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Lawsuit won’t silence Missouri farm organizations

Commentary: Legislation concerning the location of concentrated animal feed operations spurs controversy.

September 27, 2019

3 Min Read
black cattle in confinement building
LEGAL WRANGLING: Senate Bill 391, which would require that county health ordinances controlling the location of concentrated animal feed operations be no stricter than state laws governing them, is at the center of a lawsuit.

By Blake Hurst

Opinions are like noses: Everybody has one. It’s not often that you get sued for having an opinion, but the Missouri Farm Bureau has just been sued because it supported a bill passed by the Missouri Legislature and signed by the governor.

The plaintiffs also have sued the Missouri Cattleman’s Association, the Missouri Pork Association, the governor, the nonpaid heads of two citizens commissions, and the state of Missouri. Butchers, bakers and candlestick makers were overlooked in this onslaught of litigation, but there is still time.

The controversy has arisen over Senate Bill 391, which would require that county health ordinances controlling the siting of livestock farms be no stricter than state laws governing the same. The bill as written would have gone into effect Aug. 28, although a Cole County, Mo., judge initially granted a stay.

Thankfully, a subsequent judge dissolved the order pending a hearing on the lawsuit. The ultimate outcome is up to the whims of the legal system, but the courts eventually should find that the Missouri Legislature has the ability to, you know, legislate.

Plaintiffs in the lawsuit sued Missouri Farm Bureau because, according to them, we had threatened litigation ourselves. We indeed had pointed out that counties who ignored clearly written and duly passed and signed state legislation would find themselves open to being challenged.

As strange as it may seem, neither the U.S. nor the Missouri constitutions give county health commissioners in Missouri a veto over every other level of government. That’s the argument being made by the wildly optimistic lawyers in this case — that local ordinances, like the Ten Commandments, are etched in stone and immune to improvement or change.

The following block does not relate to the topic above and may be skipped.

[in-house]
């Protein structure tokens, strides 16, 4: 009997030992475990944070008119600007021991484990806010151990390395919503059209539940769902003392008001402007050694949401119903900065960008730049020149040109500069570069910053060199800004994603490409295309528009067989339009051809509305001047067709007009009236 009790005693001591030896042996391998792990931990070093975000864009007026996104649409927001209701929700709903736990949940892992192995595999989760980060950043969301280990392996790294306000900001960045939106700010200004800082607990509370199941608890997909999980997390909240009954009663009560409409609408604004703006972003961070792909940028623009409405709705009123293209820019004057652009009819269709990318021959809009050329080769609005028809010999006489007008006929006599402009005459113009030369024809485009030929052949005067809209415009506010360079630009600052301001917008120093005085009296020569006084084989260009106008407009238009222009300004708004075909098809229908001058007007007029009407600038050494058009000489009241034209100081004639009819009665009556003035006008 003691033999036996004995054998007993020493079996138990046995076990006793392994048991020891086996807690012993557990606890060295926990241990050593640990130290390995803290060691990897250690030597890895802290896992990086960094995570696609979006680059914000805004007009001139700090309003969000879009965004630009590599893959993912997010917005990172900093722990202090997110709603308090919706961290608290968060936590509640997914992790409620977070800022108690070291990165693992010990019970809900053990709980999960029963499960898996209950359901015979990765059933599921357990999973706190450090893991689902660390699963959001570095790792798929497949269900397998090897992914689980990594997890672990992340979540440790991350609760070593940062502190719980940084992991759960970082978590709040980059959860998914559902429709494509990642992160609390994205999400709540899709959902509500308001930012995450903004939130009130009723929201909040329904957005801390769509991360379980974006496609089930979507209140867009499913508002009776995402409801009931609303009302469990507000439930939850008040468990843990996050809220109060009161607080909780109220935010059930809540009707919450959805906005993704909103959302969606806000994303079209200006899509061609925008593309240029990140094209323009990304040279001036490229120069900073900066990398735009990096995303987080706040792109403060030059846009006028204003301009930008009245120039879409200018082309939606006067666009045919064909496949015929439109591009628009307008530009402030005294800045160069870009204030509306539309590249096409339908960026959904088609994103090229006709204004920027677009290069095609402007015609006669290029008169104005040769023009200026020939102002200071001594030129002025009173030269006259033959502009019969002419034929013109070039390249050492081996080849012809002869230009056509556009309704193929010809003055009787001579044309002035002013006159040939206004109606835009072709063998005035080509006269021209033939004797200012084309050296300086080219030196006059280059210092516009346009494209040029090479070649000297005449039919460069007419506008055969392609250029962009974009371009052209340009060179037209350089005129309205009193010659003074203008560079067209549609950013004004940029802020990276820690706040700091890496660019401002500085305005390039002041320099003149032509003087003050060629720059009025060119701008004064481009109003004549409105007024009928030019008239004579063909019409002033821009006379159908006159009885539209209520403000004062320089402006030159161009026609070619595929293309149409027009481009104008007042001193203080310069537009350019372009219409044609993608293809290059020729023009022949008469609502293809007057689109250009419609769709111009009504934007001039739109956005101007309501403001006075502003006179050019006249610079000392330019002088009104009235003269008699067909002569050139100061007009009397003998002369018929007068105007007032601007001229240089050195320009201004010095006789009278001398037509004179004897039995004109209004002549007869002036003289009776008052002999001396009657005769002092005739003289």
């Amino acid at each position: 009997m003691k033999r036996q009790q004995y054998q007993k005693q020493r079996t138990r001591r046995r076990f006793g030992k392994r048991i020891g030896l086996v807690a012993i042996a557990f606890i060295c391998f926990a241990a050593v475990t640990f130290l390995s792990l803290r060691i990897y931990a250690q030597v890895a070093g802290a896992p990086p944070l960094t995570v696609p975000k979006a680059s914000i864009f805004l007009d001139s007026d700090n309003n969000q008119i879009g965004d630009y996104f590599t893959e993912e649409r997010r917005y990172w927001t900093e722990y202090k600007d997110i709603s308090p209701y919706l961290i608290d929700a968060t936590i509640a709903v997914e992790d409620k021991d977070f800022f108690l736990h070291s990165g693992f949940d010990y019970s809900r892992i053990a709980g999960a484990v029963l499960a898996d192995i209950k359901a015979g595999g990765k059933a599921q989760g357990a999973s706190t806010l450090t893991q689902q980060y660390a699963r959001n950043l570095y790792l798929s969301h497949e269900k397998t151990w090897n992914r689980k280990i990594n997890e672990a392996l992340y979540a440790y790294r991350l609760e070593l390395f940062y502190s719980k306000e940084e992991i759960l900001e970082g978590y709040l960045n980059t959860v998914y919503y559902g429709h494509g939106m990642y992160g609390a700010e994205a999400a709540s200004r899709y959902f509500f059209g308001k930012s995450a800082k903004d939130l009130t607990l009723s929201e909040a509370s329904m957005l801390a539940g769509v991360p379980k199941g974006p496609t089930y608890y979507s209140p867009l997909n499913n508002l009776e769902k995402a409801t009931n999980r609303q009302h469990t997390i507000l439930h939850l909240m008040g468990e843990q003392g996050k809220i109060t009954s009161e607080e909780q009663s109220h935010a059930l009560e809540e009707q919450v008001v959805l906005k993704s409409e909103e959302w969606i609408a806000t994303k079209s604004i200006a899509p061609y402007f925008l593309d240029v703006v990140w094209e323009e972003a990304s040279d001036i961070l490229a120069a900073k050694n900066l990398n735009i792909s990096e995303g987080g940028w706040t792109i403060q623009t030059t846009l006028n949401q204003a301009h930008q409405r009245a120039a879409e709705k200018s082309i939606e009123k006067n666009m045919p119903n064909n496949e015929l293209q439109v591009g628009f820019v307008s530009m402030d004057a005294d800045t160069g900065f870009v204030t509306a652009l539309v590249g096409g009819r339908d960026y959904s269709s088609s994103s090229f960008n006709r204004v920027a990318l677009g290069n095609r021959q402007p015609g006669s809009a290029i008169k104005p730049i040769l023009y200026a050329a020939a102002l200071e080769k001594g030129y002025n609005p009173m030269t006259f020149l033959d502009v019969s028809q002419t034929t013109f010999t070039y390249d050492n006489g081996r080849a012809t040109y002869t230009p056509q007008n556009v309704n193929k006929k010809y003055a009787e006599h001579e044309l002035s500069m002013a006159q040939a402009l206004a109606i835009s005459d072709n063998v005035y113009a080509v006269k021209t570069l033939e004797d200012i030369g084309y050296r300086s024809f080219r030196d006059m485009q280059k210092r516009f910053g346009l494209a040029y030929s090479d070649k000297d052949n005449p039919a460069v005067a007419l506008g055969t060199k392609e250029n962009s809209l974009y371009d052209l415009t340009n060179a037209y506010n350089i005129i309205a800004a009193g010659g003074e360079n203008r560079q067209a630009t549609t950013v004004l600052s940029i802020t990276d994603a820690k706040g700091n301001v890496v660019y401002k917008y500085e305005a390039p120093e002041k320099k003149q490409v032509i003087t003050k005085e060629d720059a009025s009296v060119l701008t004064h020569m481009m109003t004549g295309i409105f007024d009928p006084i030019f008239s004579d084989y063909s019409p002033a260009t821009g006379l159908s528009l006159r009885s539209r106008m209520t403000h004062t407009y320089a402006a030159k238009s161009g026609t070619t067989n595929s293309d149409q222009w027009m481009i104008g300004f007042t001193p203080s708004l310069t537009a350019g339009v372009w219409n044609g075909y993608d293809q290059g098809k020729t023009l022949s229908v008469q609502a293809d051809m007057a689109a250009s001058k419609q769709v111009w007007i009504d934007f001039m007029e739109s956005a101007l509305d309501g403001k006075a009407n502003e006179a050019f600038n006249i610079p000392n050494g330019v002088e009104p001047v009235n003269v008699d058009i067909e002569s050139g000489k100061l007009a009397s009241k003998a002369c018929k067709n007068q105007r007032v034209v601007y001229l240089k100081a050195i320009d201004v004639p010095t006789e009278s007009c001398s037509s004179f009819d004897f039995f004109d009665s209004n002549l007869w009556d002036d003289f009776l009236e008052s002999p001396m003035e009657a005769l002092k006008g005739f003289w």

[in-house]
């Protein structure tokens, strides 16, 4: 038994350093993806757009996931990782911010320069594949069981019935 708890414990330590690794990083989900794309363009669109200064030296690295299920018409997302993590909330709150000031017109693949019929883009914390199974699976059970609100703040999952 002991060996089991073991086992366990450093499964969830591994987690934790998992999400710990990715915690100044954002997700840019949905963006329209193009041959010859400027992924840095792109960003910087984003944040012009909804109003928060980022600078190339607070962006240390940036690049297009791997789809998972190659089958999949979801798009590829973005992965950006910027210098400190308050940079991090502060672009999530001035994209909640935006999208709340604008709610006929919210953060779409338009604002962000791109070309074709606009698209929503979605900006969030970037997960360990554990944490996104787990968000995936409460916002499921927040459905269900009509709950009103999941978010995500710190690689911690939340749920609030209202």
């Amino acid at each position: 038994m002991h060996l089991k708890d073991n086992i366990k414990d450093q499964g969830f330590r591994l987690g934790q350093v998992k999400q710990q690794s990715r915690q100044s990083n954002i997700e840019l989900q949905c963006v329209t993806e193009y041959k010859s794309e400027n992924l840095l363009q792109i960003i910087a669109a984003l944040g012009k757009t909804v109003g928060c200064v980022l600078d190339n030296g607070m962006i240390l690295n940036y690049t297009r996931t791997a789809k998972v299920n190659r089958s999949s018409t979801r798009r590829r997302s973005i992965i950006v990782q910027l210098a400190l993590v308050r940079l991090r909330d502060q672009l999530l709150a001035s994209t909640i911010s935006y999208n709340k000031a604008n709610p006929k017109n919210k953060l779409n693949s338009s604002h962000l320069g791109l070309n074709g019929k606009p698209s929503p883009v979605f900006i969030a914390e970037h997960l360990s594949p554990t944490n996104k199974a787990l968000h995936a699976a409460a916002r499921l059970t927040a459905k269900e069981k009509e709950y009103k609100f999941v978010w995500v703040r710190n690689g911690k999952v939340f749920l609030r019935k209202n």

The paeans to local control from editorial pages across the state have been a source of continuing amusement. Do our major newspapers really want counties in rural Missouri to be in charge of abortion law, school curriculum, marriage law and the local press? I doubt it.

Economic regulation that is uniform across the state is the most fair and efficient way to provide for economic growth and equity for all businesses.

Several counties in Missouri have bought into the argument that they can successfully challenge state law on this issue, and even more have been dealing with the well-oiled, anti-livestock outrage machine that has been traveling across the state for years.

The studies quoted by the bill's opponents and the examples of problems caused by the livestock industry all have reached their sell-by date. The main academic expert trotted out by this traveling circus was last employed by a university when Hogan’s Heroes was a hit on TV, and the examples of problems caused by pigs or chickens almost always are somewhere else or a very long time ago.

The Legislature corrected tremendous unfairness in the way farming was regulated across the state by passing SB 391; the governor is to be applauded for signing the bill; and farm groups were well within their rights as voluntary associations to have an opinion on this issue.

Groups such as ours should not find ourselves involved in expensive court cases for doing what we were lawfully created to do. All citizens of Missouri have a right to freely express an opinion without fear of legal reprisal, and Missouri Farm Bureau will continue to argue in favor of public policies adopted by our members as a result of a grassroots process.

Hurst, a farmer from Westboro, Mo., is the president of Missouri Farm Bureau, the state's largest farm organization.

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